Angry about those charges and the making of the film, the ex-husband's family file complaints that Poor Bear herself has been abusive. The two children are placed in foster care and Poor Bear exhausts her retirement funds fighting a five-month custody battle.
Poor Bear's accusers never produce proof, and social services fail to show up for custody hearings. She ultimately reunites with her children, but they are "confused and scared."
The family is always on the move -- because of rent costs, or where a job takes her and when Poor Bear falls in love again, with a man who lives on a reservation in Canada. That relationship, too, is fraught with problems.
For the most part, Poor Bear said she got accustomed to the cameras following the family from the kitchen table, to the bedroom, to school and to court hearings. Both children become involved in her campaign to stop sexual abuse, raising money and awareness at a school basketball game.
One of the only times Sutherland said he lost it emotionally and had to put the camera down was in a scene in which Poor Bear's son, Anthony, blames his sister for the sexual abuse testimony that sent his father to jail.
"I ruined half the film," he said. "I burst out crying."
Today, off the reservation and living in International Falls, Minn., Poor Bear is still sober and said her children, now 17 and 14, are thriving.
Poor Bear still does not have full legal custody, rather joint custody with their father, who has since been released from jail. Her ex-husband is not allowed to see his children without a monitor present because he has been convicted of a sex crime.
According to Poor Bear, her children have not seen their father since the court hearing that sent him to jail. Anthony still misses his father. "We are working on building that relationship," said Poor Bear.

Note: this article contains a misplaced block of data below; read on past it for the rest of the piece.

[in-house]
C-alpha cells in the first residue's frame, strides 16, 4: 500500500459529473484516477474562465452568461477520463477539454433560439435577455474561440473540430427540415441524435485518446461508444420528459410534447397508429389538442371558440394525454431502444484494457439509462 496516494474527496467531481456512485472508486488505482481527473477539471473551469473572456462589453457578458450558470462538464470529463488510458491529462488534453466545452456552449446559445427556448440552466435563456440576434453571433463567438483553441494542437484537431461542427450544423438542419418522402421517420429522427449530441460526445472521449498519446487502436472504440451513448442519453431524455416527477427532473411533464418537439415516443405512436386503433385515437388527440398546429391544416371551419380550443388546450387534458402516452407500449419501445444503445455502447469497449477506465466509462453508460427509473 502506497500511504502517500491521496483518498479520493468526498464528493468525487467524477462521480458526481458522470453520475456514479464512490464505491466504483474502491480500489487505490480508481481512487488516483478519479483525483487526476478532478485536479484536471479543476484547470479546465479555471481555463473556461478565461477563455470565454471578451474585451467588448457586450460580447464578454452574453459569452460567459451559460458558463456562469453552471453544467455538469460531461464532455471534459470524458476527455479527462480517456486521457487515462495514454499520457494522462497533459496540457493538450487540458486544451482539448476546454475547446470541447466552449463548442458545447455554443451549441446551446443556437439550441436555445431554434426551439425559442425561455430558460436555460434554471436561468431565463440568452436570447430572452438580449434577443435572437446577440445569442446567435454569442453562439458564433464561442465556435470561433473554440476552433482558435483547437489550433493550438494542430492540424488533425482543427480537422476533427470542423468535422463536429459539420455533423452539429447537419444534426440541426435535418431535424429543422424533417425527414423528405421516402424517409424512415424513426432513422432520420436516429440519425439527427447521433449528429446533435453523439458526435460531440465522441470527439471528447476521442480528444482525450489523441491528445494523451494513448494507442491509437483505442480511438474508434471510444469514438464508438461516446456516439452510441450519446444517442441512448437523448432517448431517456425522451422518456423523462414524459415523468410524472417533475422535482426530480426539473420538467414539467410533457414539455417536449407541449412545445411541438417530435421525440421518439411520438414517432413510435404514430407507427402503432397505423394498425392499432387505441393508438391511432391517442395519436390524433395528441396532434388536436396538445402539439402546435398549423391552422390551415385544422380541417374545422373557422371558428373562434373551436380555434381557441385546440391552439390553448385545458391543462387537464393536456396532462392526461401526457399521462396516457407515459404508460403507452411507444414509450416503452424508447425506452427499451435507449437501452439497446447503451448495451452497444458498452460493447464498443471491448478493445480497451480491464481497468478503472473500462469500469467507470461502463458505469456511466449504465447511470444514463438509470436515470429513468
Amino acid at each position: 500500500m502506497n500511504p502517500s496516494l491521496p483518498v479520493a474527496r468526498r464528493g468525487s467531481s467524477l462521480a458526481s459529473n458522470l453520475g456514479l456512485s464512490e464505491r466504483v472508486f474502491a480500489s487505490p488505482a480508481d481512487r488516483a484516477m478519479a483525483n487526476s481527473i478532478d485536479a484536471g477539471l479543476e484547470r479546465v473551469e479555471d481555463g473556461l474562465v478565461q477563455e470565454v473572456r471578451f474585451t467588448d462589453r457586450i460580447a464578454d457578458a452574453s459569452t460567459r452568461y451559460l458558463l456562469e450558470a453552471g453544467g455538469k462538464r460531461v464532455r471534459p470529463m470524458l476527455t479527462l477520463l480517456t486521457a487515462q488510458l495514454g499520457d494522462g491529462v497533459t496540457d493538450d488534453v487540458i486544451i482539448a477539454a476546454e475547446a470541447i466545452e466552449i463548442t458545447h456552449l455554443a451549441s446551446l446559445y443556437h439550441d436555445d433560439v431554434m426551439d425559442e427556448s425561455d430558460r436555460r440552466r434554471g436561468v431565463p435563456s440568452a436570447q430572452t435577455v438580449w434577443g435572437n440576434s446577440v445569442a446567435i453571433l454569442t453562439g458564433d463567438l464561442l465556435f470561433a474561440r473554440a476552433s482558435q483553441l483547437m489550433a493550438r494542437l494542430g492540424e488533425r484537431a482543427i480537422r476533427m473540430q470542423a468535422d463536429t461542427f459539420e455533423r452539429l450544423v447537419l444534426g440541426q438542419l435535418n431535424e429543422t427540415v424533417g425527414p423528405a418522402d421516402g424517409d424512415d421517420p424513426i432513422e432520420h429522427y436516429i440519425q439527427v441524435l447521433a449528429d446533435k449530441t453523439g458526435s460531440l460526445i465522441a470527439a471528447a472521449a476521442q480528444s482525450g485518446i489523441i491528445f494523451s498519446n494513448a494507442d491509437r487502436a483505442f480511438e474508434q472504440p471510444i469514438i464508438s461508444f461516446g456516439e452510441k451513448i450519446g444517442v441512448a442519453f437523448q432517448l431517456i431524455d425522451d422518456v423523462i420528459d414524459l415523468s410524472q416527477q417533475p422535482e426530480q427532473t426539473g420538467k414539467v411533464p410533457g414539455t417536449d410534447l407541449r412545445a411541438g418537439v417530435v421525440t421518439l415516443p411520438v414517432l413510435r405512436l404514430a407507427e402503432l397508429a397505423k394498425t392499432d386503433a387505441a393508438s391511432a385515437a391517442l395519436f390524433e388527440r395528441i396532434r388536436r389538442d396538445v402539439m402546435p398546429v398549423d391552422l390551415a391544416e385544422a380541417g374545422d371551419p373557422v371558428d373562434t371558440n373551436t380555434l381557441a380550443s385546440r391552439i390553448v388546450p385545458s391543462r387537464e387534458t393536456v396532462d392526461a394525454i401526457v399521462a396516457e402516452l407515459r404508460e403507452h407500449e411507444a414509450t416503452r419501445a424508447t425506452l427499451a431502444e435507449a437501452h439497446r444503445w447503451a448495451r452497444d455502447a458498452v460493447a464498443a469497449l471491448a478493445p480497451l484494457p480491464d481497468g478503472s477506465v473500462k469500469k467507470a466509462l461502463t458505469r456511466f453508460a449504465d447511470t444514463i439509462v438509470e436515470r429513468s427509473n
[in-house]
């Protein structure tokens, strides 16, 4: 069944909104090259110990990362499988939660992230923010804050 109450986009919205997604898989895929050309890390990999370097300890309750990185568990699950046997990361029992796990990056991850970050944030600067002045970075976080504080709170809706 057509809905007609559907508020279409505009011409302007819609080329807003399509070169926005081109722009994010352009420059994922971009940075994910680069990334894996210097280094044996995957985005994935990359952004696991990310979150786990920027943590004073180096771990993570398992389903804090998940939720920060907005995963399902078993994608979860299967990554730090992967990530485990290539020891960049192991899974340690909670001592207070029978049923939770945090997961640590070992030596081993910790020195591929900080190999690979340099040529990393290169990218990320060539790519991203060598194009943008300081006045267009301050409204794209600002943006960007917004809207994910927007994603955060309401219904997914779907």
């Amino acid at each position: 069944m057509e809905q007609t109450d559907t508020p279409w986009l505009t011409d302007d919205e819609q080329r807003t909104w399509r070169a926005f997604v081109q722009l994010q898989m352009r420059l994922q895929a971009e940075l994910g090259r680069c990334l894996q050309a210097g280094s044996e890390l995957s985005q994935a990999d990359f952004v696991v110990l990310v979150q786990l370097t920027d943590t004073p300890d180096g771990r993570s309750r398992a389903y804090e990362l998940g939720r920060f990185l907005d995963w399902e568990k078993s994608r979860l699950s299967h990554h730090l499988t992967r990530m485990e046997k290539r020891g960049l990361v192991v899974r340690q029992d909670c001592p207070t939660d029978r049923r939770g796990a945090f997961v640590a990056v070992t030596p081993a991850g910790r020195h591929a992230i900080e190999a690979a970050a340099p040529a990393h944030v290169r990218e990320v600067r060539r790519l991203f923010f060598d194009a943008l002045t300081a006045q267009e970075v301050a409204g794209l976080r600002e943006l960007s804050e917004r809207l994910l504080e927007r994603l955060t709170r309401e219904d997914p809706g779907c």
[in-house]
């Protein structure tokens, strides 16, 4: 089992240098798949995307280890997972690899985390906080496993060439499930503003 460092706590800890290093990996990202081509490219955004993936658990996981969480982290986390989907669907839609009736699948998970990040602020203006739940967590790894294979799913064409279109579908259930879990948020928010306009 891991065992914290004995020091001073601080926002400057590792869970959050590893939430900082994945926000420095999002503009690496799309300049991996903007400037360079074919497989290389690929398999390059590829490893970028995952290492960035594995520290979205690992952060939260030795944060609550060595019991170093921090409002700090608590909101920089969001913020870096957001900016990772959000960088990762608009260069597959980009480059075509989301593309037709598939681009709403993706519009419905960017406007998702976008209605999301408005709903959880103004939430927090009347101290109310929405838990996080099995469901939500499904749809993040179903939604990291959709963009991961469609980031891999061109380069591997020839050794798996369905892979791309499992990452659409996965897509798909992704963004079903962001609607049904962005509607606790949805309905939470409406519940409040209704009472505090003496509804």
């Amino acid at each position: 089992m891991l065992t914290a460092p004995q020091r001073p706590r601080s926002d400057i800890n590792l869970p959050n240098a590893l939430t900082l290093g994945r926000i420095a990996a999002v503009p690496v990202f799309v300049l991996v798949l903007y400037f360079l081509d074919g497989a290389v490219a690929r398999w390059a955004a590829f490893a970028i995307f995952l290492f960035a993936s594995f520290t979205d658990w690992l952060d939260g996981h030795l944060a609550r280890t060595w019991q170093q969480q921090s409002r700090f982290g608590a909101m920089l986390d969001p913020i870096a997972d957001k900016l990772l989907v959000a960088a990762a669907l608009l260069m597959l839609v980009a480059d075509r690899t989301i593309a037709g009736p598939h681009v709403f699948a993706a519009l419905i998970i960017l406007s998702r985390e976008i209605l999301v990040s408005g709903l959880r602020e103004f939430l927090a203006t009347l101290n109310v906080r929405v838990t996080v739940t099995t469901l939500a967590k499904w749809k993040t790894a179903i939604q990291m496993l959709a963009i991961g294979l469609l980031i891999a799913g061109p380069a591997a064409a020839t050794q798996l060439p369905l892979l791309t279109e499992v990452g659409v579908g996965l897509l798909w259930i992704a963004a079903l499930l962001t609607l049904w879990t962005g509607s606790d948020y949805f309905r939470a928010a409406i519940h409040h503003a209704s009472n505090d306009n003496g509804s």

Knowing the struggles other women face, Poor Bear is committed to creating a nonprofit that will support a long-term treatment facility for women and children, where they can stay together when the family breaks up because of abuse. She plans to call it Tipi Wakan Omani -- in English, Sacred Journey Lodge. It will be a refuge, with the latest technology in place to do forensic interview and sex assault exams.
To this day, Poor Bear said she draws on courage deep within.
"My adopted mom told me when I was going through stuff and bullied in school and at home, 'You're just as good as everyone else and don't believe differently,'" she said. "She told me that time and time again."
Only Darian and her mother have seen the film in press previews.
"The first half Darian was crying and crying," said Poor Bear. "She held on to me and said, 'Mom, I know you were telling me all that stuff, but to see it from your perspective -- I can't believe it."
Poor Bear has taught her children, both now planning for college, to always speak up. Her advice to parents is to warn their children of the risks of staying silent if they have experienced abuse.
"If nobody is listening, keep telling someone until they listen," she said. "And sometimes the parents are the perpetrators.
"My kids have gotten the honor," she added, "the honor of speaking out."